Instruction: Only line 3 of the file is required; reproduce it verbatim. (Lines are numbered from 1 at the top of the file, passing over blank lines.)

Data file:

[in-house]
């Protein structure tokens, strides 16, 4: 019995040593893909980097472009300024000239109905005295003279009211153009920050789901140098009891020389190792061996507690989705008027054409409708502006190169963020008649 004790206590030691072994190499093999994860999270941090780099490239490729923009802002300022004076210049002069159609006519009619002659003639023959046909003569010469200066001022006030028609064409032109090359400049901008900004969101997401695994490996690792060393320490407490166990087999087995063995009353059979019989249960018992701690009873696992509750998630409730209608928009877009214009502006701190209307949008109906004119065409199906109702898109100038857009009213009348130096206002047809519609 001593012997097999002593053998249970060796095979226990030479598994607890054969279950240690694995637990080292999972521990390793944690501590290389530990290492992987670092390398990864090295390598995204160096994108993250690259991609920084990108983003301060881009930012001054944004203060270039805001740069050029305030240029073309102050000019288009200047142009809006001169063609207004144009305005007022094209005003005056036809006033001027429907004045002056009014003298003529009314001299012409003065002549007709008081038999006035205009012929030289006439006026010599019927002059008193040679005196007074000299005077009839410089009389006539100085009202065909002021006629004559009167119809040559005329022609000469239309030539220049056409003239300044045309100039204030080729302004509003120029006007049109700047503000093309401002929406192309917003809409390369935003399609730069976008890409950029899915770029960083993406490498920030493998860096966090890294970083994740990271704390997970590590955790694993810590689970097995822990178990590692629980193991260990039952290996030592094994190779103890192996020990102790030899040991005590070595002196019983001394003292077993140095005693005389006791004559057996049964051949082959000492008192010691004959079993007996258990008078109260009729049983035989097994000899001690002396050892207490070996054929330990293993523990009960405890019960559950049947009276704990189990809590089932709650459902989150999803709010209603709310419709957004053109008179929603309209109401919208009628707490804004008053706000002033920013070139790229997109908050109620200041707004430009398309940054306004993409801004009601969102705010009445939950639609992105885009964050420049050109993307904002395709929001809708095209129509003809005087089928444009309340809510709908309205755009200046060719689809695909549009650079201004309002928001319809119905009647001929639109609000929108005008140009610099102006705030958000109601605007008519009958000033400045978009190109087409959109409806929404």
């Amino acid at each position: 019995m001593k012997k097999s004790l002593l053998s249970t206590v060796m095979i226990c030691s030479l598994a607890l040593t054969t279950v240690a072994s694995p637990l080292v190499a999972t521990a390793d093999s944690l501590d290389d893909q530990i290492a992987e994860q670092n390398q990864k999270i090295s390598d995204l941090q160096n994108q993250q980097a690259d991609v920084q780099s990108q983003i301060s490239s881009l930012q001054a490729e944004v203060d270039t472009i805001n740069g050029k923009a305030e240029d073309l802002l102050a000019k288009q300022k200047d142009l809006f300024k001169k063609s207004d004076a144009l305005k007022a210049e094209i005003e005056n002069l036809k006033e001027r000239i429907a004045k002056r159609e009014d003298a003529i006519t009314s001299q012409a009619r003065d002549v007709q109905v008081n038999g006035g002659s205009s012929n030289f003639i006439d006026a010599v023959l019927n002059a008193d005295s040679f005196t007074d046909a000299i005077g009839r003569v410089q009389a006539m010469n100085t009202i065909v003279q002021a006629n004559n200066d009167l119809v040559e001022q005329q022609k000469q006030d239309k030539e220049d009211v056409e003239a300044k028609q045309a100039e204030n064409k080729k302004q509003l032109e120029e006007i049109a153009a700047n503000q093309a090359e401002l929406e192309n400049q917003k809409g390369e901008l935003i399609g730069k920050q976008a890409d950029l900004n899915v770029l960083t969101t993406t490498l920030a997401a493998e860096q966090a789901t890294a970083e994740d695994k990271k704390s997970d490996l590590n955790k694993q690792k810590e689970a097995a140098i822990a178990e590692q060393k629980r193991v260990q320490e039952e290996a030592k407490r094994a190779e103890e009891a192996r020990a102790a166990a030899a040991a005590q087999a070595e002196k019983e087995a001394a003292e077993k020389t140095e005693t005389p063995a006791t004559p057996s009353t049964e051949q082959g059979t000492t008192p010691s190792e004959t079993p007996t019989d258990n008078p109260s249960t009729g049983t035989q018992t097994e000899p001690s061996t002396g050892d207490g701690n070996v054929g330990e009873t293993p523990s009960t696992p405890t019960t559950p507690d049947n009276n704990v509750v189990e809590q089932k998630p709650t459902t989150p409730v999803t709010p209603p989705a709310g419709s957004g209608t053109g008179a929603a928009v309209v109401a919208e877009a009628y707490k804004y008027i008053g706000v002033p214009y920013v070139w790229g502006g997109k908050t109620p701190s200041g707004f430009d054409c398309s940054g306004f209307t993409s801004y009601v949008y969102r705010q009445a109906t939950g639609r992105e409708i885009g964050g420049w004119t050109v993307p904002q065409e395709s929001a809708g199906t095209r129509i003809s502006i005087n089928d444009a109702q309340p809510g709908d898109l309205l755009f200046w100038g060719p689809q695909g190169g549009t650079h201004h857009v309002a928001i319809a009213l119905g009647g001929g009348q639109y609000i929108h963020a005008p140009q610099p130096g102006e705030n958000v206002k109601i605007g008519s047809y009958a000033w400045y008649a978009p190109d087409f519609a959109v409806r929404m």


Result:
């Amino acid at each position: 019995m001593k012997k097999s004790l002593l053998s249970t206590v060796m095979i226990c030691s030479l598994a607890l040593t054969t279950v240690a072994s694995p637990l080292v190499a999972t521990a390793d093999s944690l501590d290389d893909q530990i290492a992987e994860q670092n390398q990864k999270i090295s390598d995204l941090q160096n994108q993250q980097a690259d991609v920084q780099s990108q983003i301060s490239s881009l930012q001054a490729e944004v203060d270039t472009i805001n740069g050029k923009a305030e240029d073309l802002l102050a000019k288009q300022k200047d142009l809006f300024k001169k063609s207004d004076a144009l305005k007022a210049e094209i005003e005056n002069l036809k006033e001027r000239i429907a004045k002056r159609e009014d003298a003529i006519t009314s001299q012409a009619r003065d002549v007709q109905v008081n038999g006035g002659s205009s012929n030289f003639i006439d006026a010599v023959l019927n002059a008193d005295s040679f005196t007074d046909a000299i005077g009839r003569v410089q009389a006539m010469n100085t009202i065909v003279q002021a006629n004559n200066d009167l119809v040559e001022q005329q022609k000469q006030d239309k030539e220049d009211v056409e003239a300044k028609q045309a100039e204030n064409k080729k302004q509003l032109e120029e006007i049109a153009a700047n503000q093309a090359e401002l929406e192309n400049q917003k809409g390369e901008l935003i399609g730069k920050q976008a890409d950029l900004n899915v770029l960083t969101t993406t490498l920030a997401a493998e860096q966090a789901t890294a970083e994740d695994k990271k704390s997970d490996l590590n955790k694993q690792k810590e689970a097995a140098i822990a178990e590692q060393k629980r193991v260990q320490e039952e290996a030592k407490r094994a190779e103890e009891a192996r020990a102790a166990a030899a040991a005590q087999a070595e002196k019983e087995a001394a003292e077993k020389t140095e005693t005389p063995a006791t004559p057996s009353t049964e051949q082959g059979t000492t008192p010691s190792e004959t079993p007996t019989d258990n008078p109260s249960t009729g049983t035989q018992t097994e000899p001690s061996t002396g050892d207490g701690n070996v054929g330990e009873t293993p523990s009960t696992p405890t019960t559950p507690d049947n009276n704990v509750v189990e809590q089932k998630p709650t459902t989150p409730v999803t709010p209603p989705a709310g419709s957004g209608t053109g008179a929603a928009v309209v109401a919208e877009a009628y707490k804004y008027i008053g706000v002033p214009y920013v070139w790229g502006g997109k908050t109620p701190s200041g707004f430009d054409c398309s940054g306004f209307t993409s801004y009601v949008y969102r705010q009445a109906t939950g639609r992105e409708i885009g964050g420049w004119t050109v993307p904002q065409e395709s929001a809708g199906t095209r129509i003809s502006i005087n089928d444009a109702q309340p809510g709908d898109l309205l755009f200046w100038g060719p689809q695909g190169g549009t650079h201004h857009v309002a928001i319809a009213l119905g009647g001929g009348q639109y609000i929108h963020a005008p140009q610099p130096g102006e705030n958000v206002k109601i605007g008519s047809y009958a000033w400045y008649a978009p190109d087409f519609a959109v409806r929404m």